Is There Such A Thing As Video Game Addiction?
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You may have considered the questions "Is there such thing as a video game addiction?" for either yourself or someone you love. They have been playing for many hours and seem more interested in the action than in what is going on in the real world or their school studies.
The quick response is to such a question is "yes a person can become addicted to video games". Although that is the quick answer, no explain many of the issues underlying the worries of video game addiction. Some researchers already are labeling such behavior it "Internet Addiction Disorder (IAD)". Although some people might researchers have a name for that phenomena, they do not have definitive data supporting the 'Internet Addiction Disorder' being a diagnosis. The research community remains to be debating the issue. The psychology field often views the behavior as connected with depressive or panic attacks, while downplaying the addiction aspect. Addiction experts consider the addictive behavior pattern and recognize the things they see. The body of research that exists that relates to video gaming has evolved using the criteria for gambling addictions. The 2 behaviors often share much in keeping.
Addiction experts know that a person can become dependent on many behaviors. Some behaviors possess a higher addictive potential than others. Any behavior that could rapidly change our mood and state of mind has a potential for addiction. Since gaming often includes repetitive behavior routines as far as that other areas of someone's life are suffering, it shares much that is similar to other addictions.
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One of the factors that makes game titles addictive is the action. Many games have fast action. When action occurs quickly, the system functions to reward anyone playing the game. Similar to gambling addictions the person is stimulated from the action occurring and wants more. Despite each of the activity occurring on screen, the real action is at their head. The person playing devises more ways to create more action. Despite every one of the activity observed at the control pad, the adventure going on in their head is even faster plus more intensive. There is major planning and problem solving going on in their head. Those wanting the adventure are actually seeking stimulation of the parts of their brain involved in their game play. Whenever the brain is stimulated, new brain cell connections are in place. Those new connections are in fact rewiring their brain and just how it processes information. Greater action and play, greater new neural connections are produced. The person playing the video games is literally rewiring their brain.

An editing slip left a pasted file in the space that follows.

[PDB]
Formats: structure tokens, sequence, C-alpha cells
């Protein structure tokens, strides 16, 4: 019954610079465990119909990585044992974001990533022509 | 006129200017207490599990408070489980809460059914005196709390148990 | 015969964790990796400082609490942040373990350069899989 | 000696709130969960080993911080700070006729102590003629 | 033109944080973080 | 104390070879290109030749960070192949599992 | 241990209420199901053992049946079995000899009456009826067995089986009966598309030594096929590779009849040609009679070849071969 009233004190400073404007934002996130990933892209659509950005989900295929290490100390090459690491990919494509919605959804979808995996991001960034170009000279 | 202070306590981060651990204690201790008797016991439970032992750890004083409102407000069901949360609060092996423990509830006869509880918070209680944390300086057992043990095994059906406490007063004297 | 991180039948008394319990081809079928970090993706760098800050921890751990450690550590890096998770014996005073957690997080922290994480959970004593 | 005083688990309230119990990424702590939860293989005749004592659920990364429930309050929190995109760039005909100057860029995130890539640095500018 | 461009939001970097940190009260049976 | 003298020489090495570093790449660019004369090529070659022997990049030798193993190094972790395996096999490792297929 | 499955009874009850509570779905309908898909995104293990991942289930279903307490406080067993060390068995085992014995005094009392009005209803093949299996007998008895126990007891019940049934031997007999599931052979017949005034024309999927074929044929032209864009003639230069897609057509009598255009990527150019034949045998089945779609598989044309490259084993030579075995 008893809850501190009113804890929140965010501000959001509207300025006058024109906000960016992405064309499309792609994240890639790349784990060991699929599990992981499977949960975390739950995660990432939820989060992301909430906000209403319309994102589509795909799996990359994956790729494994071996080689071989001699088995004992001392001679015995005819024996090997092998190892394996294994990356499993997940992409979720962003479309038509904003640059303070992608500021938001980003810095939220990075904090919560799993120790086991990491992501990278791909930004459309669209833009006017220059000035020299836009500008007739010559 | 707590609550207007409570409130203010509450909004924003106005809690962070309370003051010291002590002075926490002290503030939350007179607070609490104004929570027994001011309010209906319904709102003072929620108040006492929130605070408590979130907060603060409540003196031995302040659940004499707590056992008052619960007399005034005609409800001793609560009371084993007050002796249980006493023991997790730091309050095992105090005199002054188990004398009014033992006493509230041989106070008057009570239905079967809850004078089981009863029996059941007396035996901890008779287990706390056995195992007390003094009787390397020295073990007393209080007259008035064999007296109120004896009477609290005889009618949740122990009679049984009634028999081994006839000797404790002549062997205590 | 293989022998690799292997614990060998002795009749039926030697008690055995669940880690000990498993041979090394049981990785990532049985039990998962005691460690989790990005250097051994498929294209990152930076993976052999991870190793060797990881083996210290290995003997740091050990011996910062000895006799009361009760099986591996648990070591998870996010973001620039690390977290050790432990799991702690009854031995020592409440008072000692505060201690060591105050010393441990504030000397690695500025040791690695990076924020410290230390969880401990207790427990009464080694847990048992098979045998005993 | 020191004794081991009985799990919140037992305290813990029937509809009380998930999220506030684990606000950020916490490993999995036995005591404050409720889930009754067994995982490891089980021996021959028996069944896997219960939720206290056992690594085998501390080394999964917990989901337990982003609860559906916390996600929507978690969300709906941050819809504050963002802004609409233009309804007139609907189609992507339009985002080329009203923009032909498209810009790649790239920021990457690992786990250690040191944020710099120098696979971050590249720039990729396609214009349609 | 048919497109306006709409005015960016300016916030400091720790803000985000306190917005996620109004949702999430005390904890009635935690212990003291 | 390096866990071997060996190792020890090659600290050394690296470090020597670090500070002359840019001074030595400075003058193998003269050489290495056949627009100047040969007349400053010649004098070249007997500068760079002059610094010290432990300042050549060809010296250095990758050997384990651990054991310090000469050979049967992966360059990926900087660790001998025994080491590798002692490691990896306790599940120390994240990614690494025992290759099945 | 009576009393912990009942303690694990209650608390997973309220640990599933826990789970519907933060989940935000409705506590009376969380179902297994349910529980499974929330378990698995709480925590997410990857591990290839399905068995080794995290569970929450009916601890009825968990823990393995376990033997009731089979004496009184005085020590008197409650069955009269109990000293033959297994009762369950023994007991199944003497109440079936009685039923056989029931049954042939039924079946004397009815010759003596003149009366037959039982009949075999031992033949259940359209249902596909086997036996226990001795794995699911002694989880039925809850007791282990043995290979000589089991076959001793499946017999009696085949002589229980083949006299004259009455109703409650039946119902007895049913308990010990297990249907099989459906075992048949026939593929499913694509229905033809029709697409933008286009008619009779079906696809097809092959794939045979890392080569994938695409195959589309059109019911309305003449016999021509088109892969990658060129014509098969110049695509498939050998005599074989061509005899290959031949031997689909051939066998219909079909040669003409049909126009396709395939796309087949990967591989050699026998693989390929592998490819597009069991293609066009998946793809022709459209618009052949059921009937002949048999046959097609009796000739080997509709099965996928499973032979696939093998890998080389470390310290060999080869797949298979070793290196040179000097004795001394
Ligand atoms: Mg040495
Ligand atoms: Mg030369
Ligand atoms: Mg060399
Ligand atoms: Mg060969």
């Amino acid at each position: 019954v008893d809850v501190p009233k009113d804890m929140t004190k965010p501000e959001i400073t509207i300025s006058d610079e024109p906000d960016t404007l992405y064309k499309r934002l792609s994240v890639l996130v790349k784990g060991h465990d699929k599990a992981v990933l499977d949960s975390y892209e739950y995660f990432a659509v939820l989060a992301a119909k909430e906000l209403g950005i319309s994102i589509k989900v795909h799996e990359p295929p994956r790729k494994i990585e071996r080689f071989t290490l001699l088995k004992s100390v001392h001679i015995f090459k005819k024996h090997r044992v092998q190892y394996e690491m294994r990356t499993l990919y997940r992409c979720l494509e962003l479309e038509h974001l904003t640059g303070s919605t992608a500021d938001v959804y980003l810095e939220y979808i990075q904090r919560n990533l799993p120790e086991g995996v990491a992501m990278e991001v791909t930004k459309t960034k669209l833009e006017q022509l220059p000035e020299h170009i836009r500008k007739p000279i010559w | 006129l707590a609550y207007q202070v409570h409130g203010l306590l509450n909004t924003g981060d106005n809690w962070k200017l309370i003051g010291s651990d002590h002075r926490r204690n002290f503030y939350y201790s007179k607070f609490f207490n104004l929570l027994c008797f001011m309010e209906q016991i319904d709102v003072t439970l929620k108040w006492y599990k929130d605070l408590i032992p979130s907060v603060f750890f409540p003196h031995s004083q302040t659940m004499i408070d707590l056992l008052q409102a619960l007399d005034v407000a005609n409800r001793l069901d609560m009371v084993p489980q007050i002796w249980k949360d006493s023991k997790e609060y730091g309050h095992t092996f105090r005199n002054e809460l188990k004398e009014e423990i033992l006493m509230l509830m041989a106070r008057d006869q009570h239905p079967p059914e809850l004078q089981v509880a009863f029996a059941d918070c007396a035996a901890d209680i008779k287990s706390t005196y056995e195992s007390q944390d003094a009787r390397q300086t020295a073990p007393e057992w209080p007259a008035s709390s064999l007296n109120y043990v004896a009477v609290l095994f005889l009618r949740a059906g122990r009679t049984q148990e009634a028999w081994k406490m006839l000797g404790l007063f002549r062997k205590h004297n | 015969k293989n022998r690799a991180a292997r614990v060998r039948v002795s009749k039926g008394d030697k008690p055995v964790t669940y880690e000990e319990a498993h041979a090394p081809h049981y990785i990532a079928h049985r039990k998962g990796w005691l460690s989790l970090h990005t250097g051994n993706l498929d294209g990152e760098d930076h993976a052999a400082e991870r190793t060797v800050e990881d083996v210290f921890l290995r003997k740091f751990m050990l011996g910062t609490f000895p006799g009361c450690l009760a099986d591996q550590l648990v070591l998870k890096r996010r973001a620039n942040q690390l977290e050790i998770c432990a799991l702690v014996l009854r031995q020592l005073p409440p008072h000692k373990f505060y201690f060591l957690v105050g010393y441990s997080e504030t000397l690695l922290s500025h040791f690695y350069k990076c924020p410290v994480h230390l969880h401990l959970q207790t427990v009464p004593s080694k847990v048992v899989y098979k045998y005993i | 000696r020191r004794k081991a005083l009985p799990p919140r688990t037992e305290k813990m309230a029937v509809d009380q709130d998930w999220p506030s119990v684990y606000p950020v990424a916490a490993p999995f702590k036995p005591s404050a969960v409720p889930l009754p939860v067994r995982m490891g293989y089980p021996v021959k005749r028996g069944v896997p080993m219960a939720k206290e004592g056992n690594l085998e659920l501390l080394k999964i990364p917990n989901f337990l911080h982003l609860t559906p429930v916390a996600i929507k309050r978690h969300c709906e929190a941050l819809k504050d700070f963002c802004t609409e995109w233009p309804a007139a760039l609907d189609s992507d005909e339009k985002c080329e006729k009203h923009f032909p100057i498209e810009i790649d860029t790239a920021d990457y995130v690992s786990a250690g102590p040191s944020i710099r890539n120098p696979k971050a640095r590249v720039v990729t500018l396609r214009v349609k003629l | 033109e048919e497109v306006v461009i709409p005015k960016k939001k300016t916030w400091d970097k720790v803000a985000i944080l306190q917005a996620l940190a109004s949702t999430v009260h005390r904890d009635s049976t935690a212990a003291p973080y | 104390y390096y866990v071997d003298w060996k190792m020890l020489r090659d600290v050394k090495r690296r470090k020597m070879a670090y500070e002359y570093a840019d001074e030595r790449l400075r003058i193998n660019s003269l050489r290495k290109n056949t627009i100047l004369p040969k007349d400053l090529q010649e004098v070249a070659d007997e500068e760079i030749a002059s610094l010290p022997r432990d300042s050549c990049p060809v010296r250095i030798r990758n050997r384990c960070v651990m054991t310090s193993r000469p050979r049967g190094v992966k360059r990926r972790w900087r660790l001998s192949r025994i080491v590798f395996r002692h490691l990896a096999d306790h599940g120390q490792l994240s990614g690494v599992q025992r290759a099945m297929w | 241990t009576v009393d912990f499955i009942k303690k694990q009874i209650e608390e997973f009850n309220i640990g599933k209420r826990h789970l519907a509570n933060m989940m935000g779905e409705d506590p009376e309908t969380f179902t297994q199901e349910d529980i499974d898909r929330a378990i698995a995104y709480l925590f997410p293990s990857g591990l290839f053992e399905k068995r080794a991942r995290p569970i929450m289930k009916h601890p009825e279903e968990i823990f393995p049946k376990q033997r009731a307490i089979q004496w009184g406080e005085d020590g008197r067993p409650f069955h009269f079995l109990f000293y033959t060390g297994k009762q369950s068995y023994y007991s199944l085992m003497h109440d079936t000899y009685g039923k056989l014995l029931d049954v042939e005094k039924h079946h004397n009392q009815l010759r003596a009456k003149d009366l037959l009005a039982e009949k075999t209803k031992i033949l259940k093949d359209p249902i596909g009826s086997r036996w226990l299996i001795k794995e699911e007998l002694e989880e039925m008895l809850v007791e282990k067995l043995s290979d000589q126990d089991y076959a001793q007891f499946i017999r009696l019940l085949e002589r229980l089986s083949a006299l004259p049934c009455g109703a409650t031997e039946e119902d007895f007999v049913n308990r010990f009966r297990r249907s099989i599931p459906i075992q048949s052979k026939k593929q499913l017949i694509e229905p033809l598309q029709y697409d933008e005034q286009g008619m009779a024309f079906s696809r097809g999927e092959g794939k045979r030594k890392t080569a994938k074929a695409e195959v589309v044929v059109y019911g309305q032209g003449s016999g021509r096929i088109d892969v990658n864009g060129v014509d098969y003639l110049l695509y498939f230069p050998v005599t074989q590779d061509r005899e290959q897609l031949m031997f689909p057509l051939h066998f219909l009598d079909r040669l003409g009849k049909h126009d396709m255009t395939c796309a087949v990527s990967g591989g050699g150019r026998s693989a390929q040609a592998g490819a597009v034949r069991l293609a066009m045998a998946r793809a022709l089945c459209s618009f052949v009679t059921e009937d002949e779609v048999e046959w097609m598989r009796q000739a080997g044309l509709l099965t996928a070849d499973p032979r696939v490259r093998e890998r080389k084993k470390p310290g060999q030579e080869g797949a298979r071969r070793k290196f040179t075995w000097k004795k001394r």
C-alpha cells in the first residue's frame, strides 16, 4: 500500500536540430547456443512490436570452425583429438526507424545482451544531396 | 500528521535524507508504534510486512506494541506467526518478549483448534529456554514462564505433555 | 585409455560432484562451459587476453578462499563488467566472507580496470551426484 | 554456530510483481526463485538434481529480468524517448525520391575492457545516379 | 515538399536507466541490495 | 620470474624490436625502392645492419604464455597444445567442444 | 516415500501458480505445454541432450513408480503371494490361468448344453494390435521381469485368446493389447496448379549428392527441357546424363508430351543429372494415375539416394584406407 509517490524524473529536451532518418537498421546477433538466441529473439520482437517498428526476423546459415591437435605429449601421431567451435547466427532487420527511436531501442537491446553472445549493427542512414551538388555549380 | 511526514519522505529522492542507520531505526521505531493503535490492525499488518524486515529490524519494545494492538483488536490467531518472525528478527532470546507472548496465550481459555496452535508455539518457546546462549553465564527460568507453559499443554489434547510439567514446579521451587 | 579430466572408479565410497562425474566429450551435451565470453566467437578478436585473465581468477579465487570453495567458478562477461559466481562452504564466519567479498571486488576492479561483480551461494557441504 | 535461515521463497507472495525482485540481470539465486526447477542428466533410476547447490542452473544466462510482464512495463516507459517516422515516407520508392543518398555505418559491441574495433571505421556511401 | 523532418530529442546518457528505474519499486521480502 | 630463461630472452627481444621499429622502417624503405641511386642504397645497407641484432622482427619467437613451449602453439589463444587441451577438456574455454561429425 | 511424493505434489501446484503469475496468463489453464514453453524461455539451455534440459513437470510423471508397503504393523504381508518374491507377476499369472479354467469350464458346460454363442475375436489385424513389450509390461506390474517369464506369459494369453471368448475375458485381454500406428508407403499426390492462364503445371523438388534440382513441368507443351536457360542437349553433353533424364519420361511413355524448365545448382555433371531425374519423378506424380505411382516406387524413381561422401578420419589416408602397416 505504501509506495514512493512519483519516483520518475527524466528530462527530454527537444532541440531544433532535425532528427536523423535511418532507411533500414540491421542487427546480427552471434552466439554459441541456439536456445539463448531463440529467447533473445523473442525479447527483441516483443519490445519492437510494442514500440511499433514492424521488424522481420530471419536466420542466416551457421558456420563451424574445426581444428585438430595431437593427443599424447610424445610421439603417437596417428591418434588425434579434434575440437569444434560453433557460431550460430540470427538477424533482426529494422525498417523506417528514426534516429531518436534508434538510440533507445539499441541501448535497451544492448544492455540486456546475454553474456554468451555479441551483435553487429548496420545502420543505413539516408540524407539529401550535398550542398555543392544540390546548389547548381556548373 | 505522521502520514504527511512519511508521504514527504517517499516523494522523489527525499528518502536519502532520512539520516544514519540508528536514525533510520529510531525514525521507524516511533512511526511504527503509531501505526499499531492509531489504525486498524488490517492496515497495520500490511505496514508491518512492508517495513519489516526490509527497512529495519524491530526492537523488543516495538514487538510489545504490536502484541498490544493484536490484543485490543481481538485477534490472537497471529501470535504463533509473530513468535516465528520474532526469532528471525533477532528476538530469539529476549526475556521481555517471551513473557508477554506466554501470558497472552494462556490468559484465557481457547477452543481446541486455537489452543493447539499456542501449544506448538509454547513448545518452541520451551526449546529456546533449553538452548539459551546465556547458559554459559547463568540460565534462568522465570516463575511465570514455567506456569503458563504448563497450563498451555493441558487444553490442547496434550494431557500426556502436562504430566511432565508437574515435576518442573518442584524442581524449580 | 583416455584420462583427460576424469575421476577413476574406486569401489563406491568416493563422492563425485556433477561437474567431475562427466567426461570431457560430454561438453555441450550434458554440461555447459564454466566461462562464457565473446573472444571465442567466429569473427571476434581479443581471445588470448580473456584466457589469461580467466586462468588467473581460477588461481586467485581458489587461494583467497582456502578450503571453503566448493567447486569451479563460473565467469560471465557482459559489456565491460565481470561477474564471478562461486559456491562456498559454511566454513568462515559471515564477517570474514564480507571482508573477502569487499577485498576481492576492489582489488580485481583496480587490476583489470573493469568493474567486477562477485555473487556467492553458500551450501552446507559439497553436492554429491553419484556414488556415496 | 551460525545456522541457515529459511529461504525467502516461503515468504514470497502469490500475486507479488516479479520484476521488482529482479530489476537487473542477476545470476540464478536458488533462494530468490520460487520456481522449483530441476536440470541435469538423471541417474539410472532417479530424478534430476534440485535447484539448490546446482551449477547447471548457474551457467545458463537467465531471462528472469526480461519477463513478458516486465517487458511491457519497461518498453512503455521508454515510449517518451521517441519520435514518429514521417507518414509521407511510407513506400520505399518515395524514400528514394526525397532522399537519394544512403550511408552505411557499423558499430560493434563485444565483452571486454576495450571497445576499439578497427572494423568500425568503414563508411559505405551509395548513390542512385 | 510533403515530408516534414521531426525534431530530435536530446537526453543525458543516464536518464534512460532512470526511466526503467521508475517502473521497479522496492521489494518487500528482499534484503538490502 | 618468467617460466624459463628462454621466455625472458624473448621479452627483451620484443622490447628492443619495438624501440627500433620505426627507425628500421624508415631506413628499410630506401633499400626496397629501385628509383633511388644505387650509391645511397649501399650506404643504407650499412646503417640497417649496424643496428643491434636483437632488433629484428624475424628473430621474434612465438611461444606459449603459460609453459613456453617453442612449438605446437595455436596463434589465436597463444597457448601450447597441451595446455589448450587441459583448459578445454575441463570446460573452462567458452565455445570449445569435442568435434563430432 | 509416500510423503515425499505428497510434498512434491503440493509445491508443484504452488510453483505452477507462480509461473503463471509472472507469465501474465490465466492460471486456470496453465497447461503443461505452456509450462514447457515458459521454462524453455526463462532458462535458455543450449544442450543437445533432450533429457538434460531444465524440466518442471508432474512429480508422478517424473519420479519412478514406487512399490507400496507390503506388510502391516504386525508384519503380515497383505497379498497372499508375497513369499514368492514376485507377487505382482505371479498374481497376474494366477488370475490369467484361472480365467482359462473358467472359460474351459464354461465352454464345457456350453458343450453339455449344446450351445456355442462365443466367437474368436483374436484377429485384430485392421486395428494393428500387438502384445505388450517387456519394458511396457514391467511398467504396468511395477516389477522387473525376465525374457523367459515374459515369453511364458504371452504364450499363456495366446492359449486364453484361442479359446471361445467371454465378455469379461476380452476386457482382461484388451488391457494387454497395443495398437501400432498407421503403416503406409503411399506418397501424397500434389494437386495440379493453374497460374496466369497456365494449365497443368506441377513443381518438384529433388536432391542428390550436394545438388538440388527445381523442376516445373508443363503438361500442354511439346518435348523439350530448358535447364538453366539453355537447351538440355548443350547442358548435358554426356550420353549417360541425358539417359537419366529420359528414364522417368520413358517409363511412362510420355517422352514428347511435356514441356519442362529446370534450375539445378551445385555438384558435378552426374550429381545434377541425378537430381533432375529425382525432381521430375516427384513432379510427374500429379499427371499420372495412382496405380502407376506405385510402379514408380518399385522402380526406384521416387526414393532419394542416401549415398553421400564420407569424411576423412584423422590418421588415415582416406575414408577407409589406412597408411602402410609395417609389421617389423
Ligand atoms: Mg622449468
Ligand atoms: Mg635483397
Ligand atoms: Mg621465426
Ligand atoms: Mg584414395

Should you could hook up a cat scan of a person's brain when they are playing video games, it would become very apparent what areas of the brain are being stimulated. The PET scan would also show the extent of this stimulation. The amount of brain chemicals hitting theaters is staggering. The addictionology experts who view 'video game addiction' from this perspective often see little difference in the brain activity of heavy video game users with those of gambling addicts.
Since neurotransmitters are more powerful than street drugs, the atmosphere change can be very dramatic. In many cases, the problem for the video gamer is more often related to depressed moods or anxiety, instead of the game play itself. It is suspected that the video gamers are choosing their play to 'self-medicate' or avoid unpleasant emotional mood states. Should you watch a video game addict, you will observe the mood altering facets of video games. The release of the neurotransmitters creates a visible mood change, and change in their thinking. Much like a person can become dependence on a street drug, they are doing so with their own self-produced chemicals. You'll see the drug/addiction seeking behaviors as well. Instead of "jonesing" for street drugs, they actively search for video games for their fix. It is not by accident that people reference World of Warcraft as "World of War Crack".
Unlike street drugs, drug screen won't provide indications of whether someone is hooked on video games. The addition of all the lights, sounds and vibrations improve the level of stimulation. Using the improvements in 3-D technology, how much stimulation provided by games has increased. Many gamers seek a complete sensory experience. The harder potential sources of stimulation the better. This desire for total sensory experience belongs to what motivates vibrating controllers, three-dimensional effects and stereophonic sound. They would like to 'feel' the experience in as many ways as they can. Rather than the lack of stimulation as seen in sensory deprivation tanks, they are seeking stimulation at the opposite end of the sensory spectrum.
The down sides arise when the amount of play becomes destructive. If the person neglects hygiene, way of life, sleep, eating along with other self-care, they are well enroute to addiction. Since game titles are more acceptable stimulation than gambling or drugs, many addictive personalities often resort to this activity to disguise or mask their addictions. As opposed to overcoming their previous addiction, they've got transferred it to an alternative object. If you watch serious gaming players you will see the various mood altering experiences each goes through when playing their games.
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